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Hero’s Journey Ultimate Guide

The Hero's Journey is a narrative structure that can help you create better stories. It can be applied to your novel, movie script, video game, or any project with a story element.

What is the Hero’s Journey?

The Hero’s Journey was first composed by Joseph Campbell in his book The Hero with a Thousand Faces. It’s the meta-myth, the story running through all myths, which Campbell formulated from his study of ancient stories.

Since its conception, the hero’s journey has been used as a plot structure guide for countless books, movies, plays, and any piece of media that has a story element.

The structure is divided into 3 acts and 17 stages. You don’t have to write your story in 17 chapters, though. If you want to follow this guide, simply hitting (most of) the stages as points in your story is good enough. The hero’s journey doesn’t require you to rigidly adhere to its narrative. Use it as you see fit.

What is the use of the Hero’s Journey?

If you want to write a story, whether a novel, a video game, or even a non-fiction article, you can make use of the hero’s journey as a narrative structure.

The hero starts out as one person, goes through a series of obstacles, wins, losses, and becomes a new person at the end. He has gone on a quest which required him to face not only outside conflict, but inside conflict as well.

When we engage with a story of transformation, we become transformed in a small way as well. Good stories therefore are catalysts for change. These are stories that stick around, become myths and legends.

Art, literature, myth and cult, philosophy, and ascetic disciplines are instruments to help the individual past his limiting horizons into spheres of ever-expanding realization.

Joseph Campbell, The Hero With a Thousand Faces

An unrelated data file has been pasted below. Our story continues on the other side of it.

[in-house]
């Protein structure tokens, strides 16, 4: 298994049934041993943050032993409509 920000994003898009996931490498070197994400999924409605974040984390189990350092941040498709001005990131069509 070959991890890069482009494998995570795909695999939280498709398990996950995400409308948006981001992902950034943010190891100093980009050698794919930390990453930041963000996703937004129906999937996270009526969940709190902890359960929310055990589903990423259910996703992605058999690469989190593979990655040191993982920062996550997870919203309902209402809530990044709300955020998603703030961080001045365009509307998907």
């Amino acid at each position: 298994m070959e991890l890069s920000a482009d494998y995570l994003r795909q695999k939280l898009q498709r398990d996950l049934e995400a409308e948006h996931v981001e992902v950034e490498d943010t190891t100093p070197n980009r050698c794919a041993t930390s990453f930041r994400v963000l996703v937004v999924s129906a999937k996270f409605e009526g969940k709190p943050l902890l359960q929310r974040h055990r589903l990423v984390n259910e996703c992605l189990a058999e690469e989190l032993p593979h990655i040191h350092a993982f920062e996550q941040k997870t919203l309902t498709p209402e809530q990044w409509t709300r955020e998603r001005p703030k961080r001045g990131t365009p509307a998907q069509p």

Is it still relevant?

Campbell’s Hero with a Thousand Faces was first released in 1949, over 70 years ago. Not a lot of people engage with stories written in the 50s. But since Campbell’s meta-myth is based on stories hundreds or even thousands of years old, it still holds up. This is evidenced by the numerous modern derivatives of Campbell’s original work.

Plenty writers have adapted the original formulation to suit more modern tastes. The original can feel a bit vague, flowery, and at times problematic. Modern versions are simplified, distilled for practical use.

Yet, the ambiguous nature of the original meta-myth is unsurprising, as it is the abstraction from stories of pagan, Abrahamic, and shamanic origin, stories that served as the backbone of ancient cultures. Their very nature defies practical application.

It’s precisely this archetypal quality that makes for the best guide. The best structure is one you can make your own. A structure shouldn’t mold your story; your story should mold the structure.

You may also use this guide in addition to a modern one if that will help you get your story onto paper.

Now let’s get started with the hero’s journey.

Act I: Departure

In this first act, the focus lies on the hero’s day-to-day mundanity and the reason for his setting out on his adventure. His world is one of dependence and safety. You may think of your hero in this stage as a child who cannot survive without its parents.

Your hero has to rise to a challenge and in doing so accept his inevitable fate of completing the quest or to die trying. It’s daunting, but necessary for him to reach his full potential as a human being.

Stage 0: Ordinary World

The stage is set before the beginning of your story. A few metaphors and symbols are established that set the tone for the journey to come, that foreshadows transformation into their opposite, events to come.